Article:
Workers of the Euro Zone Unite!

July 5th, 2013
in Op Ed, syndication

Written by

Should one expect that a brilliant pamphleteer, or, these days, probably a blogger, will change European politics by opening a soon-to-be-famous essay : "Workers of the world unite. You've only your governments to lose!"? It is not as ridiculous as it sounds.


Follow up:

In the early days of the capitalism it was found that economies were prone to serious periodic downturns originating in the instability of the financial system. These crises caused huge surges in unemployment which lead to large shortfalls in demand for goods and services, further exacerbating such downturns. This can become a vicious circle that becomes worse and worse as the financial system implodes and households and businesses become increasingly mired in debt.

In the early days of capitalism, when governments usually accounted for much less than 10 % of the nation's expenditure, it was held that the capitalists were to blame. When a crisis struck and profits fell, they withdrew to their services, with a view to driving down wages to the point at which businesses might once again become profitable, when the capitalists unbuttoned their purses once more – but in the meantime millions of people became impoverished by unemployment. The poor were not to blame, but, as usual, they were the ones to suffer most. And a famous couple of pamphleteers opened an essay written in 1848 with the words "Workers of the world unite. You've nothing to lose but your chains!"

As capitalism matured, ways and means of moderating these effects were found, among them a much larger role for governments, which now in Europe usually account for up to 56 % of a nation's expenditure, much of it typically financed by borrowing. The system was not perfect, but from the post war years until 2008, with some ups and down, it worked pretty well.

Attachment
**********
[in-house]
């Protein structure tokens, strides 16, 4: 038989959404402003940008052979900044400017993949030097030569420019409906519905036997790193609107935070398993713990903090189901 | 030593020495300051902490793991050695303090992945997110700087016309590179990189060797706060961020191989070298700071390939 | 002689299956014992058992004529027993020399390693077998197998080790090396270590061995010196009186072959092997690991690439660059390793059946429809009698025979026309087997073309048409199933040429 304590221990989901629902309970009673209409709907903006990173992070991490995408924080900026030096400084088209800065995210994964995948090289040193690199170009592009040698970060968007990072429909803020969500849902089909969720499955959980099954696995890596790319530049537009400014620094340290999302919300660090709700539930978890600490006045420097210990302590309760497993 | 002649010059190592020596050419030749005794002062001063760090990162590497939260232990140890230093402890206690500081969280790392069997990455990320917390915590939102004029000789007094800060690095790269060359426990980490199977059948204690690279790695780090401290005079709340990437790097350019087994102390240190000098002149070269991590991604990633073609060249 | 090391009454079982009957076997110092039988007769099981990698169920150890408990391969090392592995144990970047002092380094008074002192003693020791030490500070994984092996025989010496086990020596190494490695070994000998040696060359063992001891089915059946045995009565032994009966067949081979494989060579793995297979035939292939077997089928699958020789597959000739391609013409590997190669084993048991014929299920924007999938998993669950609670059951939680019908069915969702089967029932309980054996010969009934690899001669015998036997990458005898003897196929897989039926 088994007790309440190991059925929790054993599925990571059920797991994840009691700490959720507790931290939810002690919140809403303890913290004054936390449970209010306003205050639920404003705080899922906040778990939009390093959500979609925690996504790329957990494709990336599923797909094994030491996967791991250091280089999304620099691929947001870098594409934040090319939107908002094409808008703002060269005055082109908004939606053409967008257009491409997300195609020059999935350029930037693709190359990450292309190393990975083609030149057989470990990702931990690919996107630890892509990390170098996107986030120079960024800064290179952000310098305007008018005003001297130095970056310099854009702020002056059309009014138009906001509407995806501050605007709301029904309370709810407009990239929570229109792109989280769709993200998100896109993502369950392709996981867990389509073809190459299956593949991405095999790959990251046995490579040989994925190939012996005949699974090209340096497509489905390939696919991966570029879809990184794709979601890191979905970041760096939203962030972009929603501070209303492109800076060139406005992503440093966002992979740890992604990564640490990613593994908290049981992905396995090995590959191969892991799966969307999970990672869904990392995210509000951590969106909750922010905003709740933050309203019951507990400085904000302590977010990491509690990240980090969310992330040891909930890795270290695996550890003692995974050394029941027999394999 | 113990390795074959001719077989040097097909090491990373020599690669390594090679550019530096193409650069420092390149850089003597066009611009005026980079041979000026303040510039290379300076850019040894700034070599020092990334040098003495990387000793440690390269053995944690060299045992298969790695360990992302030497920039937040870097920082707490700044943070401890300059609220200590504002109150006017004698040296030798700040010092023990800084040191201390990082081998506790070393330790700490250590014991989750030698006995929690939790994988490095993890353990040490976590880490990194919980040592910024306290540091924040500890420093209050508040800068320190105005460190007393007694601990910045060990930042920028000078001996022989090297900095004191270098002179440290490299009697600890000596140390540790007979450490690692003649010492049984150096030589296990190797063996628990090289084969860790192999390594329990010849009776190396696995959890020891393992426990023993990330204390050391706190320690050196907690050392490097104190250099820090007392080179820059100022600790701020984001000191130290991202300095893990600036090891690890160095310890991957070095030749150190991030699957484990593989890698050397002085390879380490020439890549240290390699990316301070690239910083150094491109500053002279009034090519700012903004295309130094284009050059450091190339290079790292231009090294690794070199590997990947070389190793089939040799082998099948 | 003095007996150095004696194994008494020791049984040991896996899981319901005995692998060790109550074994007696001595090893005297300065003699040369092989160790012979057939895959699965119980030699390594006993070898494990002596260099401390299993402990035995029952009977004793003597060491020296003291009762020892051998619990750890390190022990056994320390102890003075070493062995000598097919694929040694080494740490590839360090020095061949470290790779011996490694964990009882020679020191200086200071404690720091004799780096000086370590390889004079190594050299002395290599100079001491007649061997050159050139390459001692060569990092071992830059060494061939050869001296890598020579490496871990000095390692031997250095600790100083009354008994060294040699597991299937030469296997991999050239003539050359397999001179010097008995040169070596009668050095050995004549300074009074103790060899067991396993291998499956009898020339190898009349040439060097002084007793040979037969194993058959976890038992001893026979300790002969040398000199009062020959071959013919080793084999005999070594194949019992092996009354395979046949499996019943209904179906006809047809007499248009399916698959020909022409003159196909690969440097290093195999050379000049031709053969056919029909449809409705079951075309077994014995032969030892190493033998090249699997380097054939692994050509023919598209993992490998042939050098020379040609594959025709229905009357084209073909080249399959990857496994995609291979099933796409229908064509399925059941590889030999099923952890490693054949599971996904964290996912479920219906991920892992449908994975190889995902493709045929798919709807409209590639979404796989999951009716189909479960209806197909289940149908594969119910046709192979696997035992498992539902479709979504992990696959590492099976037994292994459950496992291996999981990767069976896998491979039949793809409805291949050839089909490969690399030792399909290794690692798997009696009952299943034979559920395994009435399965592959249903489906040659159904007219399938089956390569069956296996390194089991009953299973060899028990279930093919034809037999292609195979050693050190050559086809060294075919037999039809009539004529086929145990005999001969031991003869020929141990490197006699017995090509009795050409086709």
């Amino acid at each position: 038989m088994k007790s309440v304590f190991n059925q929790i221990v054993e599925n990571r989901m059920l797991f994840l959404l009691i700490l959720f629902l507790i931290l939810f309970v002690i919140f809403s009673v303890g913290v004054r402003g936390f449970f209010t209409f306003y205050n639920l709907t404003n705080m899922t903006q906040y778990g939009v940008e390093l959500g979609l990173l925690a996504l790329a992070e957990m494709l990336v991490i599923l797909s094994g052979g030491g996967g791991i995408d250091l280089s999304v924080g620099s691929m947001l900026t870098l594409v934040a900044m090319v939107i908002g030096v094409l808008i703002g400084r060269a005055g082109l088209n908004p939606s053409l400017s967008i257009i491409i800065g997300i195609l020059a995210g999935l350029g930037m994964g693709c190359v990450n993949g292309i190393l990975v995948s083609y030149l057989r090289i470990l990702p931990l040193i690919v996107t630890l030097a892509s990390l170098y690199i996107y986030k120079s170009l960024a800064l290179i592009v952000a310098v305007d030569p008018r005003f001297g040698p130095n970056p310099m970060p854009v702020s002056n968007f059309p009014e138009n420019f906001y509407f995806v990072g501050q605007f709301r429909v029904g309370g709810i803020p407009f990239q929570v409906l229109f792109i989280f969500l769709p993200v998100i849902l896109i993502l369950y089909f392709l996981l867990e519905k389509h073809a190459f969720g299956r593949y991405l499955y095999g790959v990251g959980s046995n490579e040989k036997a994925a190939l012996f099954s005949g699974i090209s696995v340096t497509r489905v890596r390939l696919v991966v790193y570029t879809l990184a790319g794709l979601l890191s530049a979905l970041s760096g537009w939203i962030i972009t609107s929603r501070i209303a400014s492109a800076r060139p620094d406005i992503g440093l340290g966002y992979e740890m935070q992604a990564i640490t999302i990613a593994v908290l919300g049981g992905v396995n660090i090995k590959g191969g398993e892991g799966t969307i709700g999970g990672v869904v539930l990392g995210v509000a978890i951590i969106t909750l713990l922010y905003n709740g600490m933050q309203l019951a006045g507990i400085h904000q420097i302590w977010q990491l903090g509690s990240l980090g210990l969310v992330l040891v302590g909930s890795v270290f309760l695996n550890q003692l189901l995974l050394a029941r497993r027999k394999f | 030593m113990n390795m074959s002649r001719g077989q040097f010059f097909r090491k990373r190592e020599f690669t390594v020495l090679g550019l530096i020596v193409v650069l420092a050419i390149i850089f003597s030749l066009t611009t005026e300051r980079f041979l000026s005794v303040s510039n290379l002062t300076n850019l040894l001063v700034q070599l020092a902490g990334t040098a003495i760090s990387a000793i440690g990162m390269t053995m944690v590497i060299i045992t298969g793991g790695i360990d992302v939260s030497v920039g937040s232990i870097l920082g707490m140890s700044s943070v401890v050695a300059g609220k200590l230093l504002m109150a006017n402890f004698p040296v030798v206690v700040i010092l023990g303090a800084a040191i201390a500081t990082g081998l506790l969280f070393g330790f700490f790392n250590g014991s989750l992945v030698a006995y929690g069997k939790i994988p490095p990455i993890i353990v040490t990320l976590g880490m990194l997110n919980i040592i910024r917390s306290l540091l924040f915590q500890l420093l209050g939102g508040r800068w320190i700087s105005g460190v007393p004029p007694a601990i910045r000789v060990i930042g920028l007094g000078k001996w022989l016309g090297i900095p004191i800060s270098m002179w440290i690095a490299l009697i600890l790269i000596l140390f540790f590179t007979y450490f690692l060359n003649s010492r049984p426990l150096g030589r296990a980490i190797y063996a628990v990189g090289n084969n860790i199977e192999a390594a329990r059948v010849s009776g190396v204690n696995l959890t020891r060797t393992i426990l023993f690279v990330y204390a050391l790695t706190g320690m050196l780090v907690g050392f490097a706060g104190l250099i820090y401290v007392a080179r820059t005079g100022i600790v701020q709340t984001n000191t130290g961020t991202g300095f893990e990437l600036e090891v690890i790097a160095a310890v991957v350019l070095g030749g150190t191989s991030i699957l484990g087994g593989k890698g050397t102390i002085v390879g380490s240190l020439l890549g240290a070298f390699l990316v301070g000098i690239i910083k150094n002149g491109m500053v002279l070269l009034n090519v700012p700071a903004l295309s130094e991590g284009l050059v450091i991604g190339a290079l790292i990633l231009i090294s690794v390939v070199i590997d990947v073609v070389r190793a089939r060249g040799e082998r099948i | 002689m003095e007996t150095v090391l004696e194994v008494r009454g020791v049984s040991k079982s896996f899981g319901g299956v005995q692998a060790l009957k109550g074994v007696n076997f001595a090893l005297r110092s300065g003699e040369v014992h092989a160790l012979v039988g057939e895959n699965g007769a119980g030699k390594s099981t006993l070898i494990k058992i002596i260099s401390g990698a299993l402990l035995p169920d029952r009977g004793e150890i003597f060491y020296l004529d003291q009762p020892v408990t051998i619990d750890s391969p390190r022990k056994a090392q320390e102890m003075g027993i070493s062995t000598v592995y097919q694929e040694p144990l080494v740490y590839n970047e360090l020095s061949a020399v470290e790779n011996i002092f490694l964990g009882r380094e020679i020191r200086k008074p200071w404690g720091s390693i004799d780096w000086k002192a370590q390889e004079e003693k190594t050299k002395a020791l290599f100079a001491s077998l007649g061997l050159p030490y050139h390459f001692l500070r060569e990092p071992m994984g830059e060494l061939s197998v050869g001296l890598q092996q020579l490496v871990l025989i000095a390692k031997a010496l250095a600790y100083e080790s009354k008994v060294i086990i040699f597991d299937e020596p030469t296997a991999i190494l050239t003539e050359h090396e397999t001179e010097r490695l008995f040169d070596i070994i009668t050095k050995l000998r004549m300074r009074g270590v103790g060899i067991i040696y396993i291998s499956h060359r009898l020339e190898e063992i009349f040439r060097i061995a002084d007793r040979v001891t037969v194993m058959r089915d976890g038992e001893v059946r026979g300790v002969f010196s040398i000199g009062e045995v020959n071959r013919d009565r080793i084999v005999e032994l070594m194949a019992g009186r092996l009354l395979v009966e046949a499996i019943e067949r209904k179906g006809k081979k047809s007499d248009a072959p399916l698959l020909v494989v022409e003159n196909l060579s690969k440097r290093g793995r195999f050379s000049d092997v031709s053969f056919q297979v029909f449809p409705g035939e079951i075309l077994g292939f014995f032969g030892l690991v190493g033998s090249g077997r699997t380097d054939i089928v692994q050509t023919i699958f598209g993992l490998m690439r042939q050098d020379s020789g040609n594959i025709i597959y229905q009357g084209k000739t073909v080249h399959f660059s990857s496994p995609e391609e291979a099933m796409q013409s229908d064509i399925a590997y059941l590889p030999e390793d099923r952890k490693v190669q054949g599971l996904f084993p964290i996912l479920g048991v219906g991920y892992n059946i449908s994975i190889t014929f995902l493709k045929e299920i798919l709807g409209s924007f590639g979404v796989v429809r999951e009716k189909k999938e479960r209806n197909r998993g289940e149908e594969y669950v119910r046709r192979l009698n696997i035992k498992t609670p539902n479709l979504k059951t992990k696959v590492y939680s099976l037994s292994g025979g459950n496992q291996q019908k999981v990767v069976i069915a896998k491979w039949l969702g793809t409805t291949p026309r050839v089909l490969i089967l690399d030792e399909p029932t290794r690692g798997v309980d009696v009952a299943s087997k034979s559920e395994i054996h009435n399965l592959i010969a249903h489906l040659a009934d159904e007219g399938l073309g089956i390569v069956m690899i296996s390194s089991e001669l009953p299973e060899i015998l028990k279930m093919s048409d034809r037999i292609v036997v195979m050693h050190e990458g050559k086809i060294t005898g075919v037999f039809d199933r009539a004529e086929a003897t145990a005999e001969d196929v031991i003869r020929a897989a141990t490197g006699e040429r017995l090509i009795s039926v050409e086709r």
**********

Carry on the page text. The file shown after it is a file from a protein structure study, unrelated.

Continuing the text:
Now, however, Europe is stuck in recession in the wake of another one of those periodic financial crises and does not seem to be able to find the way out, partly because the governments were so heavily indebted when the crisis broke, and became rapidly more heavily indebted as a result of the crisis, that they face problems financing an ever-larger debt.

What is so extraordinary is that in the Euro zone today the part played by the wicked capitalists of yore is being played by governments, or more exactly by the governments and institutions of the Euro zone, including the European Commission.

In an entirely rational but insane fashion, governments set up a treaty-based monetary union which, when a slump caused by a financial crisis causes demand to slump and government debt to soar, leaves the politicians and officials in charge of with no alternative.

They have to force countries like Greece, Portugal, Spain, Italy and Ireland to drive down wages to a level at which the enterprise sectors of the economies in question will one again become profitable and a cycle of increasing export- driven production, profits, and demand can begin once more, but in the meantime millions have been impoverished by unemployment.

Workers of the Euro zone unite! You've only your governments to lose! The slogan has not yet spread, but the attitude that it projects is already deeply embedded in popular opinion. It is probably only a matter of time before the people of one or another of the suffering countries make a break for liberty by leaving the single monetary system.

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